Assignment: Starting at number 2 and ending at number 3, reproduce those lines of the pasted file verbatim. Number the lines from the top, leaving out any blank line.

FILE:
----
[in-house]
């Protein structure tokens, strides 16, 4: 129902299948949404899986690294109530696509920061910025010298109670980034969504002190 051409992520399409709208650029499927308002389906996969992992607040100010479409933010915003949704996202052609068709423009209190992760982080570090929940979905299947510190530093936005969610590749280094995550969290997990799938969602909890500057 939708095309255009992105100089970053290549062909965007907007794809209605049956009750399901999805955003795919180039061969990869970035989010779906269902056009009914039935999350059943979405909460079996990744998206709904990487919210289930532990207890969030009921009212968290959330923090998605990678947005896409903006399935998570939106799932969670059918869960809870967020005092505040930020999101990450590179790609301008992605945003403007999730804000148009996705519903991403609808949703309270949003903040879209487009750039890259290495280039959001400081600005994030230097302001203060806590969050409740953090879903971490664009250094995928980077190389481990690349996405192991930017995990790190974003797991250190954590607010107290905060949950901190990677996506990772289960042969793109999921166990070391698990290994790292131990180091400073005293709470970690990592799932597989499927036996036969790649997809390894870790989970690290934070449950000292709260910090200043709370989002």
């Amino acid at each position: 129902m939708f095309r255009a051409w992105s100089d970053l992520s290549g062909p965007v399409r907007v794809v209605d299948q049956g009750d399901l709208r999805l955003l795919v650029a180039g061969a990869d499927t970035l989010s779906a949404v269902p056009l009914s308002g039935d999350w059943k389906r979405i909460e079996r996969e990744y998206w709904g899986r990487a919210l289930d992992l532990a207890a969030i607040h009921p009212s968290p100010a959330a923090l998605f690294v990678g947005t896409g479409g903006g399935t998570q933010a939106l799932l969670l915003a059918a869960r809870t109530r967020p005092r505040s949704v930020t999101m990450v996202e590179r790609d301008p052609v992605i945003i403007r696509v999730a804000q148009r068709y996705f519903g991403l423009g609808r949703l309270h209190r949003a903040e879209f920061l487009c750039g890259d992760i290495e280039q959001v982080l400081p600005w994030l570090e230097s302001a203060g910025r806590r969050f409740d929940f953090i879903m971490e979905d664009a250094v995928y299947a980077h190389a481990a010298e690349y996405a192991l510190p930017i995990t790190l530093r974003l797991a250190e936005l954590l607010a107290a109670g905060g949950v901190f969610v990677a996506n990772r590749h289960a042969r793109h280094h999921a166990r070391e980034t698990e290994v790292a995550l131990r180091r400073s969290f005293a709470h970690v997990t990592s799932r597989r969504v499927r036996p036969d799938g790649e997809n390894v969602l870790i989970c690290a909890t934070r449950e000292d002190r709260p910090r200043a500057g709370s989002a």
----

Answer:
């Protein structure tokens, strides 16, 4: 129902299948949404899986690294109530696509920061910025010298109670980034969504002190 051409992520399409709208650029499927308002389906996969992992607040100010479409933010915003949704996202052609068709423009209190992760982080570090929940979905299947510190530093936005969610590749280094995550969290997990799938969602909890500057 939708095309255009992105100089970053290549062909965007907007794809209605049956009750399901999805955003795919180039061969990869970035989010779906269902056009009914039935999350059943979405909460079996990744998206709904990487919210289930532990207890969030009921009212968290959330923090998605990678947005896409903006399935998570939106799932969670059918869960809870967020005092505040930020999101990450590179790609301008992605945003403007999730804000148009996705519903991403609808949703309270949003903040879209487009750039890259290495280039959001400081600005994030230097302001203060806590969050409740953090879903971490664009250094995928980077190389481990690349996405192991930017995990790190974003797991250190954590607010107290905060949950901190990677996506990772289960042969793109999921166990070391698990290994790292131990180091400073005293709470970690990592799932597989499927036996036969790649997809390894870790989970690290934070449950000292709260910090200043709370989002």
């Amino acid at each position: 129902m939708f095309r255009a051409w992105s100089d970053l992520s290549g062909p965007v399409r907007v794809v209605d299948q049956g009750d399901l709208r999805l955003l795919v650029a180039g061969a990869d499927t970035l989010s779906a949404v269902p056009l009914s308002g039935d999350w059943k389906r979405i909460e079996r996969e990744y998206w709904g899986r990487a919210l289930d992992l532990a207890a969030i607040h009921p009212s968290p100010a959330a923090l998605f690294v990678g947005t896409g479409g903006g399935t998570q933010a939106l799932l969670l915003a059918a869960r809870t109530r967020p005092r505040s949704v930020t999101m990450v996202e590179r790609d301008p052609v992605i945003i403007r696509v999730a804000q148009r068709y996705f519903g991403l423009g609808r949703l309270h209190r949003a903040e879209f920061l487009c750039g890259d992760i290495e280039q959001v982080l400081p600005w994030l570090e230097s302001a203060g910025r806590r969050f409740d929940f953090i879903m971490e979905d664009a250094v995928y299947a980077h190389a481990a010298e690349y996405a192991l510190p930017i995990t790190l530093r974003l797991a250190e936005l954590l607010a107290a109670g905060g949950v901190f969610v990677a996506n990772r590749h289960a042969r793109h280094h999921a166990r070391e980034t698990e290994v790292a995550l131990r180091r400073s969290f005293a709470h970690v997990t990592s799932r597989r969504v499927r036996p036969d799938g790649e997809n390894v969602l870790i989970c690290a909890t934070r449950e000292d002190r709260p910090r200043a500057g709370s989002a």